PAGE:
That proposal targets gun manufacturers’ attempts to craft an assault-style weapon that gets around the state’s ban. The Newsom administration says none of these guns are being sold in California right now but there is a pending lawsuit seeking to change that.

“We wanted to make sure these weapons aren’t on the street. We think they are a public safety threat and we feel there is an urgency to act now,” Aaron Edwards, who works in Newsom’s Department of Finance, told lawmakers on Wednesday.

Republican state Sen. Jim Nielsen said it was a “breach of the public trust” to force through a change like that at the last minute, saying constituents should have been allowed to have input.

Lawmakers did find money for some new spending. For the first time, California will allow immigrants who don’t have a social security number to be eligible for a credit that increases the size of their state tax refunds. But it only applies to people who have a child 5 and younger, leaving out hundreds of thousands of people who don’t qualify.

Advocates have been working for years to expand the credit to immigrants, both those who live in the U.S. legally and illegally but who have jobs and pay taxes. Sasha Feldstein, economic justice policy manager for the California Immigrant Policy Center, said expanding the credit will help many but she was disappointed it won’t include everyone.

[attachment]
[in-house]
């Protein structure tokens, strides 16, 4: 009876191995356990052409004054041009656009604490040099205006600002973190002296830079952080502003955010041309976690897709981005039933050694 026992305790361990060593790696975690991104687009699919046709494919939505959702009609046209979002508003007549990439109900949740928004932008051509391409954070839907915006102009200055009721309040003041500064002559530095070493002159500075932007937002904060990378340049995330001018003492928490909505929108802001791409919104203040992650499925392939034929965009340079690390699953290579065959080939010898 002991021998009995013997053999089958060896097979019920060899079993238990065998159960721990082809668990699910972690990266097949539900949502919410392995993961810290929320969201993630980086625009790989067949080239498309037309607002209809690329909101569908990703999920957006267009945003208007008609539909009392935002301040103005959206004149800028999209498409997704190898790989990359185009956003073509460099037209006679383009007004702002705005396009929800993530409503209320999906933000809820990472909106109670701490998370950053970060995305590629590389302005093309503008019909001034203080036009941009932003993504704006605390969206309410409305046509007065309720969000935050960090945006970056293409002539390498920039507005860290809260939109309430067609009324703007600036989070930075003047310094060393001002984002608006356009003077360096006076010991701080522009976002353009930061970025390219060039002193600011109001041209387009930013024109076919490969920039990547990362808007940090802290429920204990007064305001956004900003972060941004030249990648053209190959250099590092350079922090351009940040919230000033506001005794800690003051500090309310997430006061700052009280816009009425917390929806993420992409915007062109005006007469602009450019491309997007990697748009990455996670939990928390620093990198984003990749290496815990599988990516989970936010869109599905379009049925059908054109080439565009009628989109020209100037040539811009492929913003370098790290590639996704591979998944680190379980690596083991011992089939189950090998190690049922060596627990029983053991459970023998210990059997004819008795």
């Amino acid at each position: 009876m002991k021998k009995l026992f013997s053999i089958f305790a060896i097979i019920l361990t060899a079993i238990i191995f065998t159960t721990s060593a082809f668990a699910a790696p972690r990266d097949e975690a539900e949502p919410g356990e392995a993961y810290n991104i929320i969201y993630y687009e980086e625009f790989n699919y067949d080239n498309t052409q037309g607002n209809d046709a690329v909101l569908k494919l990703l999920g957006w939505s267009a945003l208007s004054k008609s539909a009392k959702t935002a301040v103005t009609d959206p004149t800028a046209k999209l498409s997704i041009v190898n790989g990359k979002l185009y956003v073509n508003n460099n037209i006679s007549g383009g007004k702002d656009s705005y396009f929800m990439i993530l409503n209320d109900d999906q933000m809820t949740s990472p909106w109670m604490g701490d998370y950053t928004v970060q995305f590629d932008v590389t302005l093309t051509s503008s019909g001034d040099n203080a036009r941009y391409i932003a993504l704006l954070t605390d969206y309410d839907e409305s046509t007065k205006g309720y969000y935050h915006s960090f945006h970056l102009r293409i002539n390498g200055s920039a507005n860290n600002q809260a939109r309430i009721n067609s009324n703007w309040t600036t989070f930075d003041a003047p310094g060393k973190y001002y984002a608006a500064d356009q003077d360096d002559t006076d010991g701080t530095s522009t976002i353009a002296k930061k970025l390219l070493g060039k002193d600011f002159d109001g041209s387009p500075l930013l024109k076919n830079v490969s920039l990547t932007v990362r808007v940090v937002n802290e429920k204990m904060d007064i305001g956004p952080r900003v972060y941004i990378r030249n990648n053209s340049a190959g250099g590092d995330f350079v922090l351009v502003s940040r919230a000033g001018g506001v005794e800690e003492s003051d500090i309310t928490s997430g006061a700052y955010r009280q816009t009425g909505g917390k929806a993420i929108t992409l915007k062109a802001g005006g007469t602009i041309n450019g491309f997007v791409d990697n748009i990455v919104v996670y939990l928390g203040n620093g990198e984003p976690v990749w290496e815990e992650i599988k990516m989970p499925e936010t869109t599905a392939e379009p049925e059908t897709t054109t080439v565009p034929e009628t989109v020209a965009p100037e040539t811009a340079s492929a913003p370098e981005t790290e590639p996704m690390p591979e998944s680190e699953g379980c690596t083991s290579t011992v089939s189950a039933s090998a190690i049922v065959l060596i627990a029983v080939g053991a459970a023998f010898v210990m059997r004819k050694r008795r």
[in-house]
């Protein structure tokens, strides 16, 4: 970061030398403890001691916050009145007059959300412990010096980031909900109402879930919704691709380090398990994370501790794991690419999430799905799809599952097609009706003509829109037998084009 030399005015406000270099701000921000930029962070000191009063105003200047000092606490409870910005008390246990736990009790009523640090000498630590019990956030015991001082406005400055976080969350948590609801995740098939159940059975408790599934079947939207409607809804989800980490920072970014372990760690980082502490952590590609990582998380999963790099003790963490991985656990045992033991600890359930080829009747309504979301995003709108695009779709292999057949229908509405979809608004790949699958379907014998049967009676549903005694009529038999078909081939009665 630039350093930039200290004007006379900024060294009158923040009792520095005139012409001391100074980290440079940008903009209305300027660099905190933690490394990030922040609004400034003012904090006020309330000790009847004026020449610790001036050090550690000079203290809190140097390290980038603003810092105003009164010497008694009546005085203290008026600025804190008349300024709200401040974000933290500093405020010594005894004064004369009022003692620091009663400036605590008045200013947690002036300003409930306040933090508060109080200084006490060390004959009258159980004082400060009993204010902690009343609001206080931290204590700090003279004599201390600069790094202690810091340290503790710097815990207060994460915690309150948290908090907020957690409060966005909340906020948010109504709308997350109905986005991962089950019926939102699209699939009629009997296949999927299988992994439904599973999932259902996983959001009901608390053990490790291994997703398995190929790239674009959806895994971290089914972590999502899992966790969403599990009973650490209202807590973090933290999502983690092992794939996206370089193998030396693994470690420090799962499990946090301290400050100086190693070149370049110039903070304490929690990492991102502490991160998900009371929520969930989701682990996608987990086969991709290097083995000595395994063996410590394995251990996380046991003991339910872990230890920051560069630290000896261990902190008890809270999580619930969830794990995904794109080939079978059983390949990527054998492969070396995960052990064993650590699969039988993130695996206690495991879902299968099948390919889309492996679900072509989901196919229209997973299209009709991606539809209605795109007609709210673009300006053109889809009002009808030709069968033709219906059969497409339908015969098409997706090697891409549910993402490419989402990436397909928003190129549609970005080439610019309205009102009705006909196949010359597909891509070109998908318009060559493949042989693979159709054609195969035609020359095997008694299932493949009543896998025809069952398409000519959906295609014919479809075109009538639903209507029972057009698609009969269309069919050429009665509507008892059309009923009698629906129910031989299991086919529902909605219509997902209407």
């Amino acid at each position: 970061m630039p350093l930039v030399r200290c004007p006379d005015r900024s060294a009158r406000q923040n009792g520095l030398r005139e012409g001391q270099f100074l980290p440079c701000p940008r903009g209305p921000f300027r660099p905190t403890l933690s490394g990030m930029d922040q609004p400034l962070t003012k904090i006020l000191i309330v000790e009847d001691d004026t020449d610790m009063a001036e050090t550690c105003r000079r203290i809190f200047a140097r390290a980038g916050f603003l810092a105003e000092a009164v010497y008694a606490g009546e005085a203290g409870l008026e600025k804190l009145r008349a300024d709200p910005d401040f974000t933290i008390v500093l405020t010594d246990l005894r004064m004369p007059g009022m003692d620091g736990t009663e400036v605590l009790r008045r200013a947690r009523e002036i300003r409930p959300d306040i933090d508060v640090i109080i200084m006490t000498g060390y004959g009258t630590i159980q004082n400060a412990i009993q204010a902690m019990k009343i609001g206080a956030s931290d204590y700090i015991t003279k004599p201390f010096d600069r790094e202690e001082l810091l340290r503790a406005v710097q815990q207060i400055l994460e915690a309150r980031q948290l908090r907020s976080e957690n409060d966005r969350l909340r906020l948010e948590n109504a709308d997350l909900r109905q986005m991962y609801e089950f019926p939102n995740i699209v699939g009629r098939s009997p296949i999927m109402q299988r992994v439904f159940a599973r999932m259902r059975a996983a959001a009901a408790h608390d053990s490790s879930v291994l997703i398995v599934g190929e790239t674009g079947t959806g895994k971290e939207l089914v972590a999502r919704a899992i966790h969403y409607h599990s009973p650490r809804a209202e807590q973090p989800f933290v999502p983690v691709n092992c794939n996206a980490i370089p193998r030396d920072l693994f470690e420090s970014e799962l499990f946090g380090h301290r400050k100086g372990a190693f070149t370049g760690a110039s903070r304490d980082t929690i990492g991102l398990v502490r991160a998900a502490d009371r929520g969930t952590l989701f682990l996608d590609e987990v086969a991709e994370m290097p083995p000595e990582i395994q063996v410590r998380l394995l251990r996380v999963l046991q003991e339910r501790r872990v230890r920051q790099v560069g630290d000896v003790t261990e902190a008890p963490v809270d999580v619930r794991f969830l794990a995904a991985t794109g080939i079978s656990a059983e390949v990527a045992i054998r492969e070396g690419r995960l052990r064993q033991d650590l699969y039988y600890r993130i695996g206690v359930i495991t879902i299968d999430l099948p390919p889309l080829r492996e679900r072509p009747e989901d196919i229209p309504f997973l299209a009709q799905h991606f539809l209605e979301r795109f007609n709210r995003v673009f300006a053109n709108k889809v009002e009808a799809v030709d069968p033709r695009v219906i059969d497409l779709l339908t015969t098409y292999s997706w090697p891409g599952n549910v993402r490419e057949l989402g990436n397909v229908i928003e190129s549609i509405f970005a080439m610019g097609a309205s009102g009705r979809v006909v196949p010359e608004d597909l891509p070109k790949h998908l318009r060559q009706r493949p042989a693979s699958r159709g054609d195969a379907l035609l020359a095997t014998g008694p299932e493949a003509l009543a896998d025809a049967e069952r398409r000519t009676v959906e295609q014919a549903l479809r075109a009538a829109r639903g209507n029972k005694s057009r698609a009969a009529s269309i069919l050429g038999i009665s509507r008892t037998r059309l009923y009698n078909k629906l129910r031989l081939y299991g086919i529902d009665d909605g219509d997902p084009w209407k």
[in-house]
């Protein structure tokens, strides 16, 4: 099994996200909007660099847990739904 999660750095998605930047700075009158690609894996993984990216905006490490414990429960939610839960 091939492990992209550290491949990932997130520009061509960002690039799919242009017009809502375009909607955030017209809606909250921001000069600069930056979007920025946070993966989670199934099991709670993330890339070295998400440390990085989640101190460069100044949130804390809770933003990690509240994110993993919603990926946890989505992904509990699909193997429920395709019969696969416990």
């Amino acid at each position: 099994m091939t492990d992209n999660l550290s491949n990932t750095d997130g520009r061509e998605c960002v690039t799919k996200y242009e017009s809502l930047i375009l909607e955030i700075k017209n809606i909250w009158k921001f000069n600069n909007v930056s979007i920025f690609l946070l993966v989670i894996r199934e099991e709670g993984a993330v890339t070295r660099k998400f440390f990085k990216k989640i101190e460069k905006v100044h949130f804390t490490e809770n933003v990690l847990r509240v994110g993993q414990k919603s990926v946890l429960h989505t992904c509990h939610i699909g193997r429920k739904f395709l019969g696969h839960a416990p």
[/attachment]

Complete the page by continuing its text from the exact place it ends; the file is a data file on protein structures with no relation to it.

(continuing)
“Our state is still settling for essentially incremental economic equity,” she said.

California Coronavirus Cases

Data is updated nightly.

Cases: 3559311

Reported Deaths: 51794
CountyCasesDeaths
Los Angeles118923221241
Riverside2894503767
San Bernardino2860772783
Orange2607213982
San Diego2589823260
Santa Clara1102371777
Kern102627811
Fresno950151422
Sacramento929611464
Alameda802791241
Ventura77395834
San Joaquin665691082
Contra Costa62164674
Stanislaus55887946
Tulare47784746
Monterey42138327
San Mateo38872515
San Francisco34138398
Santa Barbara31763407
Solano30024164
Merced28915395
Sonoma28004298
Imperial26855589
Kings21951218
Placer19763232
San Luis Obispo19612227
Madera15414209
Santa Cruz14588183
Marin13136197
Yolo12787185
Shasta10969174
Butte10922160
El Dorado9095100
Napa899869
Sutter884597
San Benito575259
Yuba573336
Lassen560119
Tehama508152
Tuolumne394659
Nevada394074
Mendocino379643
Amador344841
Humboldt318033
Lake314140
Glenn221923
Colusa212813
Calaveras190547
Siskiyou174014
Inyo128736
Mono12114
Del Norte9875
Plumas6536
Modoc4524
Mariposa3957
Trinity3675
Sierra990
Alpine810
Unassigned00
Chico
Clear
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Hi: 64° Lo: 41°
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Oroville
Clear
53° wxIcon
Hi: 62° Lo: 43°
Feels Like: 53°
Chico
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Hi: 56° Lo: 38°
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Red Bluff
Clear
55° wxIcon
Hi: 43° Lo: 14°
Feels Like: 55°
Red Bluff
Clear
55° wxIcon
Hi: 61° Lo: 42°
Feels Like: 55°
Chico
Clear
50° wxIcon
Hi: 66° Lo: 43°
Feels Like: 50°
Windy & sunny conditions continue Sunday with more sunshine next week. Next weekend there will be a chance for some showers.